EThere was outrage across Europe when, almost ten years ago, Copenhagen Zoo killed a young healthy giraffe bull and fed the meat to the big cats. Pictures went around the world of the scene where lions attacked giraffes in front of spectators and children covered their eyes when they saw it. The question behind it is as relevant as it is unanswered today: are zoos allowed to kill individual animals in order to preserve the species and manage the population?
Nuremberg Zoo is now taking it a step further: the French have had problems with the baboon population for years. There are currently 45 small Guinea baboons living in Nuremberg. Not all animals are useful for the preservation of the species. Too many copies of the same sex can be a problem, kinship issues, the social structure of the group – or simply the availability of space. The zoo wants to promote the fact that even in species like baboons, it can be wise to kill individual individuals for the good of the whole species.
About one in five of Europe's 220 Guinea baboons live in Nuremberg, a facility that was once designed for 25 animals. The problem is also a consequence of the success of zoos. Until the 1980s, the reproduction of zoo animals, especially difficult-to-keep species, was by no means guaranteed. In the following years, it was increasingly possible to adapt the housing conditions so that the animals would give birth to offspring. Now there are more individual animals again – but not necessarily the right ones in terms of species protection.
There are no more ways to move forward
According to its director, Dag Encke, Nuremberg Zoo has already tried several things to steer the subpopulation in the right direction with regard to baboons. Five copies were delivered to Paris and another eleven to China. 15 animals, which were also supposed to go to China, remained in Nuremberg because their housing conditions were questionable.
In Nuremberg itself, the zoo has been trying everything possible for years to get the problem under control. About 20 females were sterilized – temporarily, it was mistakenly assumed. However, the animals no longer became pregnant – this had long-term consequences for social structure and also genetic diversity. Because only part of the group can reproduce. “We have again narrowed the gene pool and pretty much destroyed the social structure,” summarizes Encke. Sterile women would no longer have the opportunity to advance in the group hierarchy.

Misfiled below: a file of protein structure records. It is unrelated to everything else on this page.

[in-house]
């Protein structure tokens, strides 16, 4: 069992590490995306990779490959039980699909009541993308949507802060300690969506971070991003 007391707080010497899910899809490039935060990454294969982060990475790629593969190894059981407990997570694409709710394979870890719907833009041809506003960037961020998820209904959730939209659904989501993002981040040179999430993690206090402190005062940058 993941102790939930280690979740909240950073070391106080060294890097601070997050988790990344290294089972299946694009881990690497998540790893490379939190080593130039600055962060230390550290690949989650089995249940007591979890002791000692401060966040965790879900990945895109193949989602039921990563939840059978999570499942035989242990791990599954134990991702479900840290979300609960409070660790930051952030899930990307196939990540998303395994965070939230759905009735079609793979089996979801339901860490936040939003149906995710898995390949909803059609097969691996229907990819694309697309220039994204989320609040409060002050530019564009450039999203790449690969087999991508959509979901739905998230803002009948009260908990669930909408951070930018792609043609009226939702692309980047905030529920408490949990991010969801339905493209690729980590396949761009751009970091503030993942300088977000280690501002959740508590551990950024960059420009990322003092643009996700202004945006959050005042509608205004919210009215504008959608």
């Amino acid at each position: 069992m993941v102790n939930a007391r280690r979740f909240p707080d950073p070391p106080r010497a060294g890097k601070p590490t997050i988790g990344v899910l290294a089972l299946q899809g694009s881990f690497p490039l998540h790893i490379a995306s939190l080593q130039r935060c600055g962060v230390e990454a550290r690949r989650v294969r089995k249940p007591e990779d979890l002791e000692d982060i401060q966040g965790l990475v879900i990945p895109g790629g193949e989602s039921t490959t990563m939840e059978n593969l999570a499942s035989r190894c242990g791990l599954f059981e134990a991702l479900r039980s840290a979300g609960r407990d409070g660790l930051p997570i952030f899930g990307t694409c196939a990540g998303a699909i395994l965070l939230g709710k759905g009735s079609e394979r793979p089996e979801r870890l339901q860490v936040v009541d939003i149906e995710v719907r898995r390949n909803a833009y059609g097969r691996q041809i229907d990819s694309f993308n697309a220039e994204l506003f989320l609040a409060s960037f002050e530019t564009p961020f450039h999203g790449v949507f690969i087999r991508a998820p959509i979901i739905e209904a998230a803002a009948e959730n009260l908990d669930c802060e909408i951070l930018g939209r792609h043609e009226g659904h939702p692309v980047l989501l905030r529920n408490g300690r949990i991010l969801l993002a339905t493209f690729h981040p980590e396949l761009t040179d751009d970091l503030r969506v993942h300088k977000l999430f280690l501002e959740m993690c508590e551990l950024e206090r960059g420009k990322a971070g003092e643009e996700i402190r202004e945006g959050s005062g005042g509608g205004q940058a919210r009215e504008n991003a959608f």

“Reasonable cause” to kill
“In species conservation, we find ourselves facing a human-made dilemma that requires us all to make decisions that don't seem good,” says zoo boss Encke. “We still have a responsibility. It's a matter of common sense that we accept them.” Killing ungulates such as sheep, cattle or goats, birds or kangaroos is already practiced to manage the population. “We think there is a social consensus.” Now the zoo wants to start a debate, to socially implement a measure that makes sense from the point of view of species protection also for primates.
Legally, Encke and his colleagues enter a gray area with their plans. “We are reported with 100 percent certainty,” says Encke. Whether the plan turns out to be a crime can only be known in hindsight – a dilemma. According to the Animal Welfare Act, a “reasonable reason” is required for killing. Whether this is so is a matter of perspective.
Immediately there was a protest from the German Animal Welfare Association. “We clearly reject a license to kill as part of population management,” the statement said. Zoos have a responsibility to each of their wards that they must fulfill. “If this is not possible, the species must not be kept.”